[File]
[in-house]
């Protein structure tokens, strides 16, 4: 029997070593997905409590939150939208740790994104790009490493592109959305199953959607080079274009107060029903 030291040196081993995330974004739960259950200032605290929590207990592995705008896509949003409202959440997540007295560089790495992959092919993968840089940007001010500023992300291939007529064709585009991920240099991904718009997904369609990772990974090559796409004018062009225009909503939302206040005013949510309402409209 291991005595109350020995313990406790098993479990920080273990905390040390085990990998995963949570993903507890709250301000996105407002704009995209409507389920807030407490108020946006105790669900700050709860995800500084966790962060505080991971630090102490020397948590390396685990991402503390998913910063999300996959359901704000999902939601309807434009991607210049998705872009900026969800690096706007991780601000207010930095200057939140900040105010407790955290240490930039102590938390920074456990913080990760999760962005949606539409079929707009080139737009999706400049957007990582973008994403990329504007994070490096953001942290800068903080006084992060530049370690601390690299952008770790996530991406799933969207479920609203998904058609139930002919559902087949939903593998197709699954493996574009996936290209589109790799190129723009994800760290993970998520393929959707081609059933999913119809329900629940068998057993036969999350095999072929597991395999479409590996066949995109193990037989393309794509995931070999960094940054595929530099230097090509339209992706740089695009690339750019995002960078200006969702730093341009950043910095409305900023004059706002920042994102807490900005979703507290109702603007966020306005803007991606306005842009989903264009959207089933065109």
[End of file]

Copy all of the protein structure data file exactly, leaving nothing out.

[in-house]
């Protein structure tokens, strides 16, 4: 029997070593997905409590939150939208740790994104790009490493592109959305199953959607080079274009107060029903 030291040196081993995330974004739960259950200032605290929590207990592995705008896509949003409202959440997540007295560089790495992959092919993968840089940007001010500023992300291939007529064709585009991920240099991904718009997904369609990772990974090559796409004018062009225009909503939302206040005013949510309402409209 291991005595109350020995313990406790098993479990920080273990905390040390085990990998995963949570993903507890709250301000996105407002704009995209409507389920807030407490108020946006105790669900700050709860995800500084966790962060505080991971630090102490020397948590390396685990991402503390998913910063999300996959359901704000999902939601309807434009991607210049998705872009900026969800690096706007991780601000207010930095200057939140900040105010407790955290240490930039102590938390920074456990913080990760999760962005949606539409079929707009080139737009999706400049957007990582973008994403990329504007994070490096953001942290800068903080006084992060530049370690601390690299952008770790996530991406799933969207479920609203998904058609139930002919559902087949939903593998197709699954493996574009996936290209589109790799190129723009994800760290993970998520393929959707081609059933999913119809329900629940068998057993036969999350095999072929597991395999479409590996066949995109193990037989393309794509995931070999960094940054595929530099230097090509339209992706740089695009690339750019995002960078200006969702730093341009950043910095409305900023004059706002920042994102807490900005979703507290109702603007966020306005803007991606306005842009989903264009959207089933065109």